Date of this Version
Kenchanmane Raju, S. K., A. M. Thompson, and J. C. Schnable. 2020. Advances in plant phenomics: From data and algorithms to biological insights. Applications in Plant Sciences 8(8): doi:10.1002/aps3.11386
The measurement of the characteristics of living organisms is re- ferred to as phenotyping (Singh et al., 2016). While the use of phe- notyping in plant biology and genetics can be traced back at least to Gregor Mendel sorting and counting peas by shape and pod color 160 years ago, addressing current questions in plant biology, genet- ics, and breeding often requires increasingly precise phenotyping of a wide range of traits. Accurate phenotyping has played a role in both novel discoveries about the fundamental biology of plants and the development of improved crop varieties around the world. With the advent of inexpensive genotyping tools, crop functional genomics has entered the “big data” era, but efficient large-scale phenotyping is still an impediment hindering plant functional genomics. The precise measurement of plant traits both throughout the growth cycle and across environments is expensive and labor intensive. A convergence of interdisciplinary efforts has led to the development of new technologies for nondestructive phenotyping in plants to measure large numbers of traits accurately with higher throughput (Close and Last, 2011). Improvements in imaging and automation, as well as in data processing and analytics, are helping to fill significant gaps in efforts to employ these new technologies to connect genetic variation with phenotypes (Yang et al., 2020). In recent years, plant phenomics research has transitioned from the development of methods and molecular genetic analysis of model plants in controlled environments toward accelerated efforts for applications in plant breeding, association studies, and stress phenotyping in crops grown under complex field conditions (Costaet al., 2018). In this special issue, “Advances in Plant Phenomics: From Data and Algorithms to Biological Insights,” we present six papers that capture plant phenomics extending to multiple scales, from field-wide traits, to individual plots or plants, to specific gene interactions.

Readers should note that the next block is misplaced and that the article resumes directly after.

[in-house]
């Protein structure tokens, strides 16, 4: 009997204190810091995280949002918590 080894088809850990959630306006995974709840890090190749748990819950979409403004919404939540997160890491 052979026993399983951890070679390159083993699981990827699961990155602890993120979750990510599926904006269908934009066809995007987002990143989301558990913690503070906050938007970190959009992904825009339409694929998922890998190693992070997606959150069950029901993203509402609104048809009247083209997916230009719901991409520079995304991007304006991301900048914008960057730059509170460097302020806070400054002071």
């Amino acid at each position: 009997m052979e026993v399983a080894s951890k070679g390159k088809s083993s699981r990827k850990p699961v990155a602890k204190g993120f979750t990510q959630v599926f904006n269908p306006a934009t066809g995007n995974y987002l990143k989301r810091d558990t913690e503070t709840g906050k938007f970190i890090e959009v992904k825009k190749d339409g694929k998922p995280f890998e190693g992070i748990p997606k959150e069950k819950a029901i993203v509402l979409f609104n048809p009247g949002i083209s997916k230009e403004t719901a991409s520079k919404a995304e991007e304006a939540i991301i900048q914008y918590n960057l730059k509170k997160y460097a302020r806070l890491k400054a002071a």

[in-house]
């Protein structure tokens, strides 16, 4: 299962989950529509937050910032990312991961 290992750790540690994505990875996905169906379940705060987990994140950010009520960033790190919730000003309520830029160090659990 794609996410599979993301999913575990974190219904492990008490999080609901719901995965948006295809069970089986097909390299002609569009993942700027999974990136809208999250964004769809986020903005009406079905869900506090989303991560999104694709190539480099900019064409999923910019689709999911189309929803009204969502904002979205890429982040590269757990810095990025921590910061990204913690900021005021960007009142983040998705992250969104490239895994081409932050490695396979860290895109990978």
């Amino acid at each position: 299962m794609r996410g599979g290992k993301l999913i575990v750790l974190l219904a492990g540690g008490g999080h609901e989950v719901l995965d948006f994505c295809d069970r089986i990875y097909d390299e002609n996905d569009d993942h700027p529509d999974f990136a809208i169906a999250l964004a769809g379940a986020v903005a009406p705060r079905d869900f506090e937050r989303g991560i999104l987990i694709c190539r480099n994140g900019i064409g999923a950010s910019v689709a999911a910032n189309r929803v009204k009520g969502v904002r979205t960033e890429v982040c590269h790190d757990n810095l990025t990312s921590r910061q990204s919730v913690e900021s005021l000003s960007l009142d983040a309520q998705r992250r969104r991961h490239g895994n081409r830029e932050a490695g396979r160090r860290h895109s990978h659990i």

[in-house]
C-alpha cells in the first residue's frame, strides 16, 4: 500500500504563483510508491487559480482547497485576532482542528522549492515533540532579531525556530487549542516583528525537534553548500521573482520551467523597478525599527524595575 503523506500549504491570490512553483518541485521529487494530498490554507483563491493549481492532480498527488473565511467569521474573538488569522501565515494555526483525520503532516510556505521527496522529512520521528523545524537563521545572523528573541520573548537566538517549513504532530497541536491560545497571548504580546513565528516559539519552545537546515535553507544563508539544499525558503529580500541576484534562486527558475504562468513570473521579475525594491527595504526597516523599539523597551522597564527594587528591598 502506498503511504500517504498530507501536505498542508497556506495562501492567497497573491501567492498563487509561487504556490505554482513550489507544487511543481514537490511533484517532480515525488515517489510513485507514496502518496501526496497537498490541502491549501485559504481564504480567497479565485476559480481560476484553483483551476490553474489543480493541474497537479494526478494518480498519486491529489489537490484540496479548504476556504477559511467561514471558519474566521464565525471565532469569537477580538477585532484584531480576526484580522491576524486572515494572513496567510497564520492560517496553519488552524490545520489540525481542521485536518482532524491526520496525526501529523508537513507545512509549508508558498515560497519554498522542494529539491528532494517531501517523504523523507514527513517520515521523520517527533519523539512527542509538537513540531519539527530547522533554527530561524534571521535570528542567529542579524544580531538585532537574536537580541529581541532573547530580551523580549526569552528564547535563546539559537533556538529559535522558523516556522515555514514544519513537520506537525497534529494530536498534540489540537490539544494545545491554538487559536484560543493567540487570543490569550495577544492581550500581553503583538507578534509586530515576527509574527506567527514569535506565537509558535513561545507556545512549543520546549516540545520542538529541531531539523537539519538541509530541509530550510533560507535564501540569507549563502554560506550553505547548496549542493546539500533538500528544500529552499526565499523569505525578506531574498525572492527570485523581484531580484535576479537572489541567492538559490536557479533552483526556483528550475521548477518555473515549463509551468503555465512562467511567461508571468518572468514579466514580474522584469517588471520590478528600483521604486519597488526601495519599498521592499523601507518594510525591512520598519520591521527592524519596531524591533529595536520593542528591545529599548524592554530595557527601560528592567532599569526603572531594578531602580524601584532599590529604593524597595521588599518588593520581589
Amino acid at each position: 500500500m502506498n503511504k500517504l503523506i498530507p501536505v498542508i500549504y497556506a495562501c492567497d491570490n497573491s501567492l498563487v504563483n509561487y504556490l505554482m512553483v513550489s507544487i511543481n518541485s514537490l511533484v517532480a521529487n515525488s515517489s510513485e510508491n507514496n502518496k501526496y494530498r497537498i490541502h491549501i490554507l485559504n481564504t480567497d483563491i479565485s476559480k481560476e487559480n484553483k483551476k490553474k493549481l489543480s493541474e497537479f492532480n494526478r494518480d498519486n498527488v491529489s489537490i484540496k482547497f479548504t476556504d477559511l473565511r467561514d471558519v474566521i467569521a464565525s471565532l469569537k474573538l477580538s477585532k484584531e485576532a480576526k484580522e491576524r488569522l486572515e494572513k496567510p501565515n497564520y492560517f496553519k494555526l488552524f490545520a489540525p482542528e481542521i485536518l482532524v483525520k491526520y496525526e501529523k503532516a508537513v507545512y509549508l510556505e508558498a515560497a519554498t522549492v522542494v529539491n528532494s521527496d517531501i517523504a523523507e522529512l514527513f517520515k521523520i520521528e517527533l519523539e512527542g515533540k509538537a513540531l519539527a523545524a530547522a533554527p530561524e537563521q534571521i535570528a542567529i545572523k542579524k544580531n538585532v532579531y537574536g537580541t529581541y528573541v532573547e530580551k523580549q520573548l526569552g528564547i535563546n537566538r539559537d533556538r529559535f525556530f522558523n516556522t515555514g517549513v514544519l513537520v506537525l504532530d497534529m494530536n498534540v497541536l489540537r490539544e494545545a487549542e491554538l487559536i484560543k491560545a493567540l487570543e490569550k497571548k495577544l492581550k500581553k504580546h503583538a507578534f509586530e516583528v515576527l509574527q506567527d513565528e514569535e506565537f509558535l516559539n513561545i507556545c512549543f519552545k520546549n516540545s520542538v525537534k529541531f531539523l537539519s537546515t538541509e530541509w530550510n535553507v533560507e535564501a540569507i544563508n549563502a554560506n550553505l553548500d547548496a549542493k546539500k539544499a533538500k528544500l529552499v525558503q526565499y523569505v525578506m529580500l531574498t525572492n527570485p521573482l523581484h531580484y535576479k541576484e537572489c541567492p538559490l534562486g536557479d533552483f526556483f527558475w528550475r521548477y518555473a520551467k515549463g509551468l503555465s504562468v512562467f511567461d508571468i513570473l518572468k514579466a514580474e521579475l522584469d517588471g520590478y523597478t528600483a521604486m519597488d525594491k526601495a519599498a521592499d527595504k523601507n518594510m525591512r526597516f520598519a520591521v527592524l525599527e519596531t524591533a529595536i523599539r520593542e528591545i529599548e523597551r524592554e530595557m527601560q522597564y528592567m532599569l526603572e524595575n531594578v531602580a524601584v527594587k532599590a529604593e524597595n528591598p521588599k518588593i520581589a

In the context of field-scale image acquisition and processing, one of the first challenges that must be addressed in drone-based imaging of agricultural fields is turning free-flown images acquired over an area into a single mosaic image from which phenotypes can be extracted. Current methods rely mostly on the ability to locate each pixel in space, requiring costly global positioning systems (GPS) and/or inertial measurement units (IMU) to track the posi- tion of ground control points relative to the image acquisition de- vice. These approaches are computationally taxing, demand larger data storage, and require the purchase of software licenses, lead- ing to a high barrier of entry. Aktar et al. (2020) have developed a method called Video Mosaicking and summariZation (VMZ) to provide an alternative pipeline that is faster, less computationally de- manding, and much cheaper to implement. The authors show that compared to other methods, VMZ not only works faster but also produces mosaics with superior quality. This work, demonstrated here in maize, begins to democratize drone-based phenotyping for large- and small-scale field researchers across multiple species.